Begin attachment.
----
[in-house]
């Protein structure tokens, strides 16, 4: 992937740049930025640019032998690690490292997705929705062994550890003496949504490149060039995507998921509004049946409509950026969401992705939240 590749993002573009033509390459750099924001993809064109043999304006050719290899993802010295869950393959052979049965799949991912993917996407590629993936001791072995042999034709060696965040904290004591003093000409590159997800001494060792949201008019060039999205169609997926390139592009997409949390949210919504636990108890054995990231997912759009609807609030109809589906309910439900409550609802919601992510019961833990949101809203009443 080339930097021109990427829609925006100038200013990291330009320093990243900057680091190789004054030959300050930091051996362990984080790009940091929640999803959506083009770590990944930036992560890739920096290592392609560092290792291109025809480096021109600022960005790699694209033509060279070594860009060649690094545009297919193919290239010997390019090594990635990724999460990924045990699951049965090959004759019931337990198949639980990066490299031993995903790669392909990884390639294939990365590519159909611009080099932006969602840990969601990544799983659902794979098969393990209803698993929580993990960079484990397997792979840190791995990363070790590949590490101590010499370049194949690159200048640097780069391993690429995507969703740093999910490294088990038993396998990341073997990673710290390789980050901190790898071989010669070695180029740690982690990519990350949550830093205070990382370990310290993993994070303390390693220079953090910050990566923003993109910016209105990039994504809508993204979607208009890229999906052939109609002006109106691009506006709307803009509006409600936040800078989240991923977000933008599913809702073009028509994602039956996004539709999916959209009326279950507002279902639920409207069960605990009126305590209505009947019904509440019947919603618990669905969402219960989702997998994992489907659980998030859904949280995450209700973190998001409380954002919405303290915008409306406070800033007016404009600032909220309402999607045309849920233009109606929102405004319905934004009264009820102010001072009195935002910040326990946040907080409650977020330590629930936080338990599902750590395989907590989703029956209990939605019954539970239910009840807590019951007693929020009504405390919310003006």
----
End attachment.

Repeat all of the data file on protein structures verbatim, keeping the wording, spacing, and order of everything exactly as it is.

[in-house]
């Protein structure tokens, strides 16, 4: 992937740049930025640019032998690690490292997705929705062994550890003496949504490149060039995507998921509004049946409509950026969401992705939240 590749993002573009033509390459750099924001993809064109043999304006050719290899993802010295869950393959052979049965799949991912993917996407590629993936001791072995042999034709060696965040904290004591003093000409590159997800001494060792949201008019060039999205169609997926390139592009997409949390949210919504636990108890054995990231997912759009609807609030109809589906309910439900409550609802919601992510019961833990949101809203009443 080339930097021109990427829609925006100038200013990291330009320093990243900057680091190789004054030959300050930091051996362990984080790009940091929640999803959506083009770590990944930036992560890739920096290592392609560092290792291109025809480096021109600022960005790699694209033509060279070594860009060649690094545009297919193919290239010997390019090594990635990724999460990924045990699951049965090959004759019931337990198949639980990066490299031993995903790669392909990884390639294939990365590519159909611009080099932006969602840990969601990544799983659902794979098969393990209803698993929580993990960079484990397997792979840190791995990363070790590949590490101590010499370049194949690159200048640097780069391993690429995507969703740093999910490294088990038993396998990341073997990673710290390789980050901190790898071989010669070695180029740690982690990519990350949550830093205070990382370990310290993993994070303390390693220079953090910050990566923003993109910016209105990039994504809508993204979607208009890229999906052939109609002006109106691009506006709307803009509006409600936040800078989240991923977000933008599913809702073009028509994602039956996004539709999916959209009326279950507002279902639920409207069960605990009126305590209505009947019904509440019947919603618990669905969402219960989702997998994992489907659980998030859904949280995450209700973190998001409380954002919405303290915008409306406070800033007016404009600032909220309402999607045309849920233009109606929102405004319905934004009264009820102010001072009195935002910040326990946040907080409650977020330590629930936080338990599902750590395989907590989703029956209990939605019954539970239910009840807590019951007693929020009504405390919310003006």